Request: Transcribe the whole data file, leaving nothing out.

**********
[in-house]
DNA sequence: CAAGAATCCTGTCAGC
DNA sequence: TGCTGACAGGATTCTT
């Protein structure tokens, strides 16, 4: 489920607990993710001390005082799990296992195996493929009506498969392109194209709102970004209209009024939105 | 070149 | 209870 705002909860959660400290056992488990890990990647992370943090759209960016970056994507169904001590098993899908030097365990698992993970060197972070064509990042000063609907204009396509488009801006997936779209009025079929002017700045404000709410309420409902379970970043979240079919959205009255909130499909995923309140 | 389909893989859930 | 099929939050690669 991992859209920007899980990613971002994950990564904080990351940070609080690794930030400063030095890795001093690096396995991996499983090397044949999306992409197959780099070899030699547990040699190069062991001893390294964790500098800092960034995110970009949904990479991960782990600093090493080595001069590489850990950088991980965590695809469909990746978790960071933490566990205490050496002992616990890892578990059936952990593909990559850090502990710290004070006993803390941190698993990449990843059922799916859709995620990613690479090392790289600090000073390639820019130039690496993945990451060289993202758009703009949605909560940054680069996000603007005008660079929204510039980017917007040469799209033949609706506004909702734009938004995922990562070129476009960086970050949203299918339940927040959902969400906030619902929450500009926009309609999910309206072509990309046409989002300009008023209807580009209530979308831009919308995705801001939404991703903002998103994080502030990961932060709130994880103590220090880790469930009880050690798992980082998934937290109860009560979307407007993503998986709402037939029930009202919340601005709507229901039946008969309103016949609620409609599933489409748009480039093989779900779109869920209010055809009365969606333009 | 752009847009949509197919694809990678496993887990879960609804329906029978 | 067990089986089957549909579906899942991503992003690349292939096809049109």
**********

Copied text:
[in-house]
DNA sequence: CAAGAATCCTGTCAGC
DNA sequence: TGCTGACAGGATTCTT
């Protein structure tokens, strides 16, 4: 489920607990993710001390005082799990296992195996493929009506498969392109194209709102970004209209009024939105 | 070149 | 209870 705002909860959660400290056992488990890990990647992370943090759209960016970056994507169904001590098993899908030097365990698992993970060197972070064509990042000063609907204009396509488009801006997936779209009025079929002017700045404000709410309420409902379970970043979240079919959205009255909130499909995923309140 | 389909893989859930 | 099929939050690669 991992859209920007899980990613971002994950990564904080990351940070609080690794930030400063030095890795001093690096396995991996499983090397044949999306992409197959780099070899030699547990040699190069062991001893390294964790500098800092960034995110970009949904990479991960782990600093090493080595001069590489850990950088991980965590695809469909990746978790960071933490566990205490050496002992616990890892578990059936952990593909990559850090502990710290004070006993803390941190698993990449990843059922799916859709995620990613690479090392790289600090000073390639820019130039690496993945990451060289993202758009703009949605909560940054680069996000603007005008660079929204510039980017917007040469799209033949609706506004909702734009938004995922990562070129476009960086970050949203299918339940927040959902969400906030619902929450500009926009309609999910309206072509990309046409989002300009008023209807580009209530979308831009919308995705801001939404991703903002998103994080502030990961932060709130994880103590220090880790469930009880050690798992980082998934937290109860009560979307407007993503998986709402037939029930009202919340601005709507229901039946008969309103016949609620409609599933489409748009480039093989779900779109869920209010055809009365969606333009 | 752009847009949509197919694809990678496993887990879960609804329906029978 | 067990089986089957549909579906899942991503992003690349292939096809049109």